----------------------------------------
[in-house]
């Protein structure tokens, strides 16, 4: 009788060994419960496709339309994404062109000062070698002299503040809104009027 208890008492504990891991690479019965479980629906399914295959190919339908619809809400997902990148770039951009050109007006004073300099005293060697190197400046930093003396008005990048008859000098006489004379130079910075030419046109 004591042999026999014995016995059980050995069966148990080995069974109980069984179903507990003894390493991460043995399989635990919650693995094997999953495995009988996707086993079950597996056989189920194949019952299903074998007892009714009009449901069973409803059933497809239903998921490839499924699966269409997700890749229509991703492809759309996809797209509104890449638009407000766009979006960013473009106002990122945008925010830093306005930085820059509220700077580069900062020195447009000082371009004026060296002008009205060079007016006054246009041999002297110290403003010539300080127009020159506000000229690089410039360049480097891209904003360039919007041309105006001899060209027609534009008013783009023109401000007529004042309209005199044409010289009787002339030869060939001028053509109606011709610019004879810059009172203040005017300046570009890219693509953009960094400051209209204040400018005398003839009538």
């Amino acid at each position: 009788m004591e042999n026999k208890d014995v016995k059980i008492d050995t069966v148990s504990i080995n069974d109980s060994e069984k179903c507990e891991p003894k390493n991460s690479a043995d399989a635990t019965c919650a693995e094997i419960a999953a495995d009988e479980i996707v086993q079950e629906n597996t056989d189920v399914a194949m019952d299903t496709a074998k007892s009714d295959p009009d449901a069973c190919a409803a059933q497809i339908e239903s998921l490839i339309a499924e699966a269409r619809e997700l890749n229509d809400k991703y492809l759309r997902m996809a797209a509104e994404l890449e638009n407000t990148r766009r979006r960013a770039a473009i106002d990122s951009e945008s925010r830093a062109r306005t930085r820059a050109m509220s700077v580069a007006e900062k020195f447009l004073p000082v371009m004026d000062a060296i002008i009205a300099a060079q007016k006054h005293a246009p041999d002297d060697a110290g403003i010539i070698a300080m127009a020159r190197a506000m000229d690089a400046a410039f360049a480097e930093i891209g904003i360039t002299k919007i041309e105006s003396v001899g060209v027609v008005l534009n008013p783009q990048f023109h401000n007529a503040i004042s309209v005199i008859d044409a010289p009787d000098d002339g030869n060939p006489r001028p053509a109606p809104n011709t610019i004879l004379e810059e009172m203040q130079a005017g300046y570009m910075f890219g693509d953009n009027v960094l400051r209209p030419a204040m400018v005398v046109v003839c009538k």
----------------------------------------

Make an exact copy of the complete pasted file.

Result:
[in-house]
């Protein structure tokens, strides 16, 4: 009788060994419960496709339309994404062109000062070698002299503040809104009027 208890008492504990891991690479019965479980629906399914295959190919339908619809809400997902990148770039951009050109007006004073300099005293060697190197400046930093003396008005990048008859000098006489004379130079910075030419046109 004591042999026999014995016995059980050995069966148990080995069974109980069984179903507990003894390493991460043995399989635990919650693995094997999953495995009988996707086993079950597996056989189920194949019952299903074998007892009714009009449901069973409803059933497809239903998921490839499924699966269409997700890749229509991703492809759309996809797209509104890449638009407000766009979006960013473009106002990122945008925010830093306005930085820059509220700077580069900062020195447009000082371009004026060296002008009205060079007016006054246009041999002297110290403003010539300080127009020159506000000229690089410039360049480097891209904003360039919007041309105006001899060209027609534009008013783009023109401000007529004042309209005199044409010289009787002339030869060939001028053509109606011709610019004879810059009172203040005017300046570009890219693509953009960094400051209209204040400018005398003839009538």
């Amino acid at each position: 009788m004591e042999n026999k208890d014995v016995k059980i008492d050995t069966v148990s504990i080995n069974d109980s060994e069984k179903c507990e891991p003894k390493n991460s690479a043995d399989a635990t019965c919650a693995e094997i419960a999953a495995d009988e479980i996707v086993q079950e629906n597996t056989d189920v399914a194949m019952d299903t496709a074998k007892s009714d295959p009009d449901a069973c190919a409803a059933q497809i339908e239903s998921l490839i339309a499924e699966a269409r619809e997700l890749n229509d809400k991703y492809l759309r997902m996809a797209a509104e994404l890449e638009n407000t990148r766009r979006r960013a770039a473009i106002d990122s951009e945008s925010r830093a062109r306005t930085r820059a050109m509220s700077v580069a007006e900062k020195f447009l004073p000082v371009m004026d000062a060296i002008i009205a300099a060079q007016k006054h005293a246009p041999d002297d060697a110290g403003i010539i070698a300080m127009a020159r190197a506000m000229d690089a400046a410039f360049a480097e930093i891209g904003i360039t002299k919007i041309e105006s003396v001899g060209v027609v008005l534009n008013p783009q990048f023109h401000n007529a503040i004042s309209v005199i008859d044409a010289p009787d000098d002339g030869n060939p006489r001028p053509a109606p809104n011709t610019i004879l004379e810059e009172m203040q130079a005017g300046y570009m910075f890219g693509d953009n009027v960094l400051r209209p030419a204040m400018v005398v046109v003839c009538k």